The Scottish Enlightenment the challenges of commercial society: Adam Smith’s Wealth of Nations

Smith, C. (2017) The Scottish Enlightenment the challenges of commercial society: Adam Smith’s Wealth of Nations. Horyzonty Polityki = Horizons of Politics, 8(25), pp. 43-64. (doi: 10.17399/HP.2017.082503)

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Research Objective: The aim of this paper is to examine the economic advice that Adam Smith provides for individuals and relate that to the judgements that he makes about national economies. It argues that Smith’s interest in unintended consequences leads him to consider both levels of economic activity in a particular way. While these aspects of his thought have been discussed in the literature, they have not been analysed together. The Research Problem and Methods: As a book the Wealth of Nations had two interrelated purposes: it was a scientific attempt to understand political economy, and it was also a critical intervention into British policy based upon the evidence of that inquiry. This paper looks at the connection between these two aspects of the book. In particular it examines how Smith moves from an explanation of the evolution and operation of commercial society that depends on unintended consequences (such as the famous ‘invisible hand’) to a set of suggestions for macro level policy to be undertaken by the government and micro level advice for individuals. The paper proceeds by close textual analysis of key passages from Smith’s work. The Process of Argumentation: the paper traces how Smith’s scientific approach generalises from historical evidence to identify and study the core principles of the division of labour and trade. From here he identifies a set of necessary conditions for the successful operation of a commercial society: The rule of law, political stability, and certain public works and regulations. But Smith also offers some observations on successful economic strategies that should be adopted by individuals. Research Results: The paper shows that Smith communicates his advice to individuals through character sketches of the book’s ‘hero’ the prudent man, and the book’s ‘villains’ the prodigal and the projector. The contrast between these examples serves a didactic purpose for Smith. Conclusion, Innovation and Recommendation: The paper concludes by taking a look at Smith’s advice to individuals for pursuing economic success through character sketches. It contributes to the literature by stressing Smith’s interest in the connection between macro-level national economic phenomena and micro-level individual economic strategy, and by showing how his book offers advice to both nations and individuals. This is an underexplored dimension of Smith’s account that is examined in detail in a way not present in the scholarly literature.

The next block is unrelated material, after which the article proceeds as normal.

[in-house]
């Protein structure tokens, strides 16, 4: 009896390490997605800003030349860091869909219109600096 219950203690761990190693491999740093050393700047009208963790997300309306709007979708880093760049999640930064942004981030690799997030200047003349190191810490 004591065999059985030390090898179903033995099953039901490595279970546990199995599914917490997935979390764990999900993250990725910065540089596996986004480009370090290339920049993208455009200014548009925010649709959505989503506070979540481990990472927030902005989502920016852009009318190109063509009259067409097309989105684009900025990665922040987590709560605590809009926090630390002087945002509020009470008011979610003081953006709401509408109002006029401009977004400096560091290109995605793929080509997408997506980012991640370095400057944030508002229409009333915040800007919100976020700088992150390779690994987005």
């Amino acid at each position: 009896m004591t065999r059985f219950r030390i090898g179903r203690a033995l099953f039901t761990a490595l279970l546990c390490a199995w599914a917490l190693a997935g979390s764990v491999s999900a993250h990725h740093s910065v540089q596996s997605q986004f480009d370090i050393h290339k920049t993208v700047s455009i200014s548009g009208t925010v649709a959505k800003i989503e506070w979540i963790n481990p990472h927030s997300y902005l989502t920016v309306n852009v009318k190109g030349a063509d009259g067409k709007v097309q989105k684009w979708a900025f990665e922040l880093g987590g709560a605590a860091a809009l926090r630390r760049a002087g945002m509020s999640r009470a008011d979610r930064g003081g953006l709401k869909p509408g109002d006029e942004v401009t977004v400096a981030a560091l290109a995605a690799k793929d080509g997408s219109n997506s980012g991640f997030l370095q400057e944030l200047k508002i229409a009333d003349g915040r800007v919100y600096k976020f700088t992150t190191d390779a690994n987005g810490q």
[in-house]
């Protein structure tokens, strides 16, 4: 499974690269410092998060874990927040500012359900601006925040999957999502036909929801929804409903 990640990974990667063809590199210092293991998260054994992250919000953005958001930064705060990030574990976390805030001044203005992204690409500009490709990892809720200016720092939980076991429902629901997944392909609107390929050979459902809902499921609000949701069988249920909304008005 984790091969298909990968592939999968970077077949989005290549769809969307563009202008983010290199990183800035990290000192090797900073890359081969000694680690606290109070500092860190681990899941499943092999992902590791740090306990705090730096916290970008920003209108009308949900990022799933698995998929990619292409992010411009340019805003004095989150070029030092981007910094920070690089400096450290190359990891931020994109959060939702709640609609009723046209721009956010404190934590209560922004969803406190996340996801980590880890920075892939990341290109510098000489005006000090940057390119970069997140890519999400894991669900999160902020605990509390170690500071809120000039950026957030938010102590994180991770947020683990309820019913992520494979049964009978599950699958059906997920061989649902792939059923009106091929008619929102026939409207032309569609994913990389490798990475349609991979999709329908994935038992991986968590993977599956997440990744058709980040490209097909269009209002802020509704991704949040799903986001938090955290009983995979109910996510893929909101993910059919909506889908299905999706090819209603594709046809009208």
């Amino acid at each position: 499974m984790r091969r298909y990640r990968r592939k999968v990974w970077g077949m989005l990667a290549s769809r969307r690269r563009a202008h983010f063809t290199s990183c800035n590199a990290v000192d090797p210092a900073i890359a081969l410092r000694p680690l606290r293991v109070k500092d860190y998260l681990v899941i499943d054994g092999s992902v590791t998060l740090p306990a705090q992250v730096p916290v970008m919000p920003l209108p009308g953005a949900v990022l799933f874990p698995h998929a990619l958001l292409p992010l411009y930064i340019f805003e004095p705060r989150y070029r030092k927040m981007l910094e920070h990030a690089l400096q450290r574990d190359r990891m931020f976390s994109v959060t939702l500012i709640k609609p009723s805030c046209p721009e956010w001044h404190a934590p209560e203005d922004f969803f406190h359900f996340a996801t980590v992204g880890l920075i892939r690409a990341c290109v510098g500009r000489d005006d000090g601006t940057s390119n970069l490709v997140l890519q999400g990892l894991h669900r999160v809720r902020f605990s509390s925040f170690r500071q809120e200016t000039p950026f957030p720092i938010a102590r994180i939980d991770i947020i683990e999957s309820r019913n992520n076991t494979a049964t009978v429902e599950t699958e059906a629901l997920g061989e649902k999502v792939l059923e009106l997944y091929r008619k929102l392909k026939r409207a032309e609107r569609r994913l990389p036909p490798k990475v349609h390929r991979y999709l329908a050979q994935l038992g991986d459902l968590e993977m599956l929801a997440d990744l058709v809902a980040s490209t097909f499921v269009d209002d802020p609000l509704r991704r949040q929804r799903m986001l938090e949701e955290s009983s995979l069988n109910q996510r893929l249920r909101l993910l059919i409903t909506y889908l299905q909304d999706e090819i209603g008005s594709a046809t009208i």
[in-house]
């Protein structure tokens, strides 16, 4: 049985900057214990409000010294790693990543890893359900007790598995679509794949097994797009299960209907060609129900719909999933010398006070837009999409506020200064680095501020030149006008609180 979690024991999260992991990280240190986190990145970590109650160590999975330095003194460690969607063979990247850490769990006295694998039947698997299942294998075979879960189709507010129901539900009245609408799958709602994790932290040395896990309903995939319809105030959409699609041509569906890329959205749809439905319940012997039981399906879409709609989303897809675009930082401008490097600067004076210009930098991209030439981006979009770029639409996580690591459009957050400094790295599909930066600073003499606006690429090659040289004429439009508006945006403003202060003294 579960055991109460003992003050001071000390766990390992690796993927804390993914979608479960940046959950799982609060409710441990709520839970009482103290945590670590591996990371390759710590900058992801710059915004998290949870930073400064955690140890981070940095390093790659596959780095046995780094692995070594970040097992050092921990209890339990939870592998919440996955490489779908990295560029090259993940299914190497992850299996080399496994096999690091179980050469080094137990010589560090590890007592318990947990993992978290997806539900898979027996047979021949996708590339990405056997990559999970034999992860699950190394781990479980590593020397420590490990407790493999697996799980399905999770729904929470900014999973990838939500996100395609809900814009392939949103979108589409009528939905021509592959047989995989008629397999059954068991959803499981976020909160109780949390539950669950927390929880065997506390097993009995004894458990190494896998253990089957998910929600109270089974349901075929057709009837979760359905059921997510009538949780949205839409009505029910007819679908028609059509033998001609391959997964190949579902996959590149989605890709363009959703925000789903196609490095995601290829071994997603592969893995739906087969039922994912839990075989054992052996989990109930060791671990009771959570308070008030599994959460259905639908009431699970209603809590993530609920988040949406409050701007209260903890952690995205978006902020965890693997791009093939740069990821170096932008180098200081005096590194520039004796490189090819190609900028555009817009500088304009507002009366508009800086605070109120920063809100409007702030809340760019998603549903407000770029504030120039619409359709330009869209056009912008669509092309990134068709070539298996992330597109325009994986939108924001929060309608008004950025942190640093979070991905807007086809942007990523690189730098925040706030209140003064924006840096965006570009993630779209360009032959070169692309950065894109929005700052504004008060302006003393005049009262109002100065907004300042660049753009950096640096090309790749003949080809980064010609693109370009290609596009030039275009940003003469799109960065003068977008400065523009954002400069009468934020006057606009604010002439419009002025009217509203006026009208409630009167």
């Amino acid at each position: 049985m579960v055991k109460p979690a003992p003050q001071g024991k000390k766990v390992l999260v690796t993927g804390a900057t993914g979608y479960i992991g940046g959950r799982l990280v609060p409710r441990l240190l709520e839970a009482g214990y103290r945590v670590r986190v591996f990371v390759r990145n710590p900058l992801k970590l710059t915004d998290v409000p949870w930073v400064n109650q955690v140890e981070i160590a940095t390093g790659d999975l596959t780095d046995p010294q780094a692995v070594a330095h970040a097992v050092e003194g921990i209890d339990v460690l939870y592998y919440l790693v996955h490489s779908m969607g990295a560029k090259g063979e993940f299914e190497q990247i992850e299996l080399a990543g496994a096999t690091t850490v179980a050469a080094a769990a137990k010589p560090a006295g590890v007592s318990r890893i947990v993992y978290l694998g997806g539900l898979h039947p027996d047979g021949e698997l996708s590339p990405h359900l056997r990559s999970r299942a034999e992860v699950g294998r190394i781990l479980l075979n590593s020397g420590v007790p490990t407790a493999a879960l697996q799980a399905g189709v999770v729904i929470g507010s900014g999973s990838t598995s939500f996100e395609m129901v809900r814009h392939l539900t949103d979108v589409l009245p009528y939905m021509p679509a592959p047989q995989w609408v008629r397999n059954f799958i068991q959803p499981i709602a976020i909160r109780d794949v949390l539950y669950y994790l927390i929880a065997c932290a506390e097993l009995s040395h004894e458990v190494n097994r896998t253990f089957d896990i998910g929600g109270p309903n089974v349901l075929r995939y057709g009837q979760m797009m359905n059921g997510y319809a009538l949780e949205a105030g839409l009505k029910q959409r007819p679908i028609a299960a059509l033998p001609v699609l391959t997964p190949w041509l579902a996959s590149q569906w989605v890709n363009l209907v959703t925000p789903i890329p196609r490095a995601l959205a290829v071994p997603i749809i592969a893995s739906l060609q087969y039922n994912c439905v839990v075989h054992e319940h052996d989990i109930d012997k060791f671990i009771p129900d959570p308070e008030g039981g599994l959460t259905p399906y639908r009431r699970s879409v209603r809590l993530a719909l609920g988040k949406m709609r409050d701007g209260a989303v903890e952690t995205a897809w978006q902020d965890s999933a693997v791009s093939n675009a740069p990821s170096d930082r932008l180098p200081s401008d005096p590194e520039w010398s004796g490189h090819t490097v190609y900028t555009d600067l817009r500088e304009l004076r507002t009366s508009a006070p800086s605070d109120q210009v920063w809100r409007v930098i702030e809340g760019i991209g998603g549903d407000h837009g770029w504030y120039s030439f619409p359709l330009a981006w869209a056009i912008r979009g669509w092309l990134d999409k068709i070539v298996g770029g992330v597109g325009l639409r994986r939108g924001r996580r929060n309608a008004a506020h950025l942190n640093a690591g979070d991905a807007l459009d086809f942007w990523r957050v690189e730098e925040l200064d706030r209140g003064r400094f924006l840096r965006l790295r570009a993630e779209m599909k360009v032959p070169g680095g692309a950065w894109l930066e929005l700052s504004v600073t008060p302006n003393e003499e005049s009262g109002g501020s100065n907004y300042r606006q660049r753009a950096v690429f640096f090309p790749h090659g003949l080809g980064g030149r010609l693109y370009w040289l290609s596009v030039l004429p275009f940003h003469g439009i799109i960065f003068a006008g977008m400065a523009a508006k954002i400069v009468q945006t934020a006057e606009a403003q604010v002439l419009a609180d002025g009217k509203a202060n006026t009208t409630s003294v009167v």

Item Type:Articles
Glasgow Author(s) Enlighten ID:Smith, Professor Craig
Authors: Smith, C.
College/School:College of Social Sciences > School of Social and Political Sciences
Journal Name:Horyzonty Polityki = Horizons of Politics
Publisher:Jesuit University Ignatianum at Krakow
Copyright Holders:Copyright © 2017 The Author
First Published:First published in Horyzonty Polityki = Horizons of Politics 8(25): 43-64
Publisher Policy:Reproduced under a Creative Commons License

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